How early attachment experiences effect how an individual relates to a Christian God and how this manifests in later life to his or her image of the God he or she believes in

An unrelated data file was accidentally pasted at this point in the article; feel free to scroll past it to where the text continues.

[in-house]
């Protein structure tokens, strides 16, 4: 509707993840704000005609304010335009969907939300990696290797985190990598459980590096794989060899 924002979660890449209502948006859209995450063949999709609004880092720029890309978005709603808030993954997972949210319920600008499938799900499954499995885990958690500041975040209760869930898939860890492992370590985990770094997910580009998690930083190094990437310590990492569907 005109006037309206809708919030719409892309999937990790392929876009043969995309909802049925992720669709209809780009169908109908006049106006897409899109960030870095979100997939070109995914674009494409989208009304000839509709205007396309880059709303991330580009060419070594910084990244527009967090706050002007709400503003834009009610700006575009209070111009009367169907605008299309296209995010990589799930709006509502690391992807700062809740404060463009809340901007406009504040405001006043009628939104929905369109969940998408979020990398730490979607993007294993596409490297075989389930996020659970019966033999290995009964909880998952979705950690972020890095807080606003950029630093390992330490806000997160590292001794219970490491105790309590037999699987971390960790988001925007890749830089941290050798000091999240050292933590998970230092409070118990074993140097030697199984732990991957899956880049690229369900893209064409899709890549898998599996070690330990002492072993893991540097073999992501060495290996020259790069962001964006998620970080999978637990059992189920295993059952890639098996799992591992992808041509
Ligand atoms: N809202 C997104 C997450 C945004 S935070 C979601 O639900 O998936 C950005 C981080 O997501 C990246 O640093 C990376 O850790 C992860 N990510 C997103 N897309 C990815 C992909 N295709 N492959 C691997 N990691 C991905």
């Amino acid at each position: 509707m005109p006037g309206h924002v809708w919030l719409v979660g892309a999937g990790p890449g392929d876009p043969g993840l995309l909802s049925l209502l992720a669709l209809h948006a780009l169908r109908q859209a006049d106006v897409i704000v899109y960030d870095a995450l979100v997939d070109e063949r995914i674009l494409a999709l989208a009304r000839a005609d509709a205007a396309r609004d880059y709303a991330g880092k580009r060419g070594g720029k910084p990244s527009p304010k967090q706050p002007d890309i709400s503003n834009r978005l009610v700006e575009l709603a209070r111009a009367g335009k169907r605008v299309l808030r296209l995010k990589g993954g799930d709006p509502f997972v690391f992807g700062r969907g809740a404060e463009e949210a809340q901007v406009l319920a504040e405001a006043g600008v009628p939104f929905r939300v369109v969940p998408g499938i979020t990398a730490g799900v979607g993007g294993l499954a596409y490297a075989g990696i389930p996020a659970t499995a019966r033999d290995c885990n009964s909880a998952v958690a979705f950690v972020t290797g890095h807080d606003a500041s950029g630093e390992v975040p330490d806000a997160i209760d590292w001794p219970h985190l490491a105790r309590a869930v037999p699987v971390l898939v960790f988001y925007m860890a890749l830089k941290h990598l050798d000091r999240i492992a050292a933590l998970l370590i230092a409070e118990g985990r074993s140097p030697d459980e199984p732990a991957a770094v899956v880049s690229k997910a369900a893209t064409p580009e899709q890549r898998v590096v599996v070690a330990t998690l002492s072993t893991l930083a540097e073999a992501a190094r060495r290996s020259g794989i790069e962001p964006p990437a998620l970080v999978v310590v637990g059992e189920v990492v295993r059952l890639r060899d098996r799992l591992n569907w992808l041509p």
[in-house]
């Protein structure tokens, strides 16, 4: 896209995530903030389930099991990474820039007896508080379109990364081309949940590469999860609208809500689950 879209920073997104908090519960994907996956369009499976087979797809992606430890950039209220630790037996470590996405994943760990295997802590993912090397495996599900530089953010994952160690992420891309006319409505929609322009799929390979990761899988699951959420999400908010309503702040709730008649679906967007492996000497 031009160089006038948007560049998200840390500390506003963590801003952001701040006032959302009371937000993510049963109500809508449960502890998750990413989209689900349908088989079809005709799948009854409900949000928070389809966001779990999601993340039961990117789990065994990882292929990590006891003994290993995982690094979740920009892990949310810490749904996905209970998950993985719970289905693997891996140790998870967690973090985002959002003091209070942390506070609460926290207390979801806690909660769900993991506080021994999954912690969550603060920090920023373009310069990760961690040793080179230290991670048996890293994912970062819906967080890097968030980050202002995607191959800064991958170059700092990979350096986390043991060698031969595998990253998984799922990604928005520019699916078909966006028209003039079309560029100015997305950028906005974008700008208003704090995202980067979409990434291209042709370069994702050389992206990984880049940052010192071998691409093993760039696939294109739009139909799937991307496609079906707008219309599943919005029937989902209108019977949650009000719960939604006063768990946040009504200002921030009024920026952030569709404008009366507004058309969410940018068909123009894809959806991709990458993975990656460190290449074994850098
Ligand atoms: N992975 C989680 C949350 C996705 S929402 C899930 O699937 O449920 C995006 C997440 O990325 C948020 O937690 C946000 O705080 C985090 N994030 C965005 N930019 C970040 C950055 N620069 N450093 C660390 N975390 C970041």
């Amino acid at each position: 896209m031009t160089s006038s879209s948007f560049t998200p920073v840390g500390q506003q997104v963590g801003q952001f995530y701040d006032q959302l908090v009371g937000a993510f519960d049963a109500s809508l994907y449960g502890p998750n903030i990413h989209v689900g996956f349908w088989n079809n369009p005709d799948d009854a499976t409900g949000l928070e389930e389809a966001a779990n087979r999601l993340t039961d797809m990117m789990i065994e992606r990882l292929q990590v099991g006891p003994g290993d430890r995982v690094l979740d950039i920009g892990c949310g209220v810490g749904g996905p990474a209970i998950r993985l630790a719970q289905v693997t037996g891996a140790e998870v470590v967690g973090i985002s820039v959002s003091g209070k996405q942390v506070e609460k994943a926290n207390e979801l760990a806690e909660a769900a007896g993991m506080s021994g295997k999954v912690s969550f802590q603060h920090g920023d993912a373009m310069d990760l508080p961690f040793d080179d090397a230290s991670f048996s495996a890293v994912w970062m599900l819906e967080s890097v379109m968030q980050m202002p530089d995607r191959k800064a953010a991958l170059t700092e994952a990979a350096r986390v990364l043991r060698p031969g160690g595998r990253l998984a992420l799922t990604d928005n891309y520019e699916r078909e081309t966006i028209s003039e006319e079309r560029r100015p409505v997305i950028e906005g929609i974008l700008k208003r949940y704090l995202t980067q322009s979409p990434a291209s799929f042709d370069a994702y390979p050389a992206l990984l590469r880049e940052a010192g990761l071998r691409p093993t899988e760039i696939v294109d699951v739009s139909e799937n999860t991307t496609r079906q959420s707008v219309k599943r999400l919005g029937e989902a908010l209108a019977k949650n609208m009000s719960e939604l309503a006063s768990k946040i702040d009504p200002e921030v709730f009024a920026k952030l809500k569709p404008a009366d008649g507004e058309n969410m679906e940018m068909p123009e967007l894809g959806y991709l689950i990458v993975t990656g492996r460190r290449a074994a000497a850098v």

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This dissertation explores how early attachment experience effects how an individual relates to a Christian God, and how this manifests in later life. The relationship dynamic which is created in early attachment falls within four categories: secure, anxious-ambivalent, anxious-avoidant and dismissing (Ainsworth, 1978). In journals of psychology and religion research on attachment has studied the effect that this early experience may or may not have on an individual’s relationship with God. The two predominant theories to come out of this research are by Kirkpatrick who formed two hypotheses to give some understanding of how early attachment effects this relationship. The first research was conducted in 1990 which found that an individual’s internal working model which was created between the infant and the primary caregiver can influence how one then views God, this was termed the correspondence hypothesis. Further research in 1992 found a subgroup which showed a significant number of participants responded to God through a “sudden conversion” experience. This phenomenon Kirkpartick termed the compensation hypothesis as findings suggested that God acted as a surrogate attachment figure in the absence of a secure one during infancy or in an individual’s life at present. This dissertation examines the literature on these two hypothesis in order to assist therapists in their own understanding of how attachment experiences can effect how an individual relates to God. This information is collated in the hope that therapists can work with clients who are struggling in their relationship with God with more awareness of the dynamics between human beings and God. The method used is a modified systematic literature review of articles which examine how attachment theory can be used to understand how an individual relates to God. Religions other than Christianity are excluded both for simplicity and to allow for a more in depth examination into the relationship dynamics between an individual and a Christian God. It is suggested by Kirkpatrick that the two hypotheses are integrated to reflect the complexity of human relationships and this is discussed in the final chapter. Pathways for further research are suggested.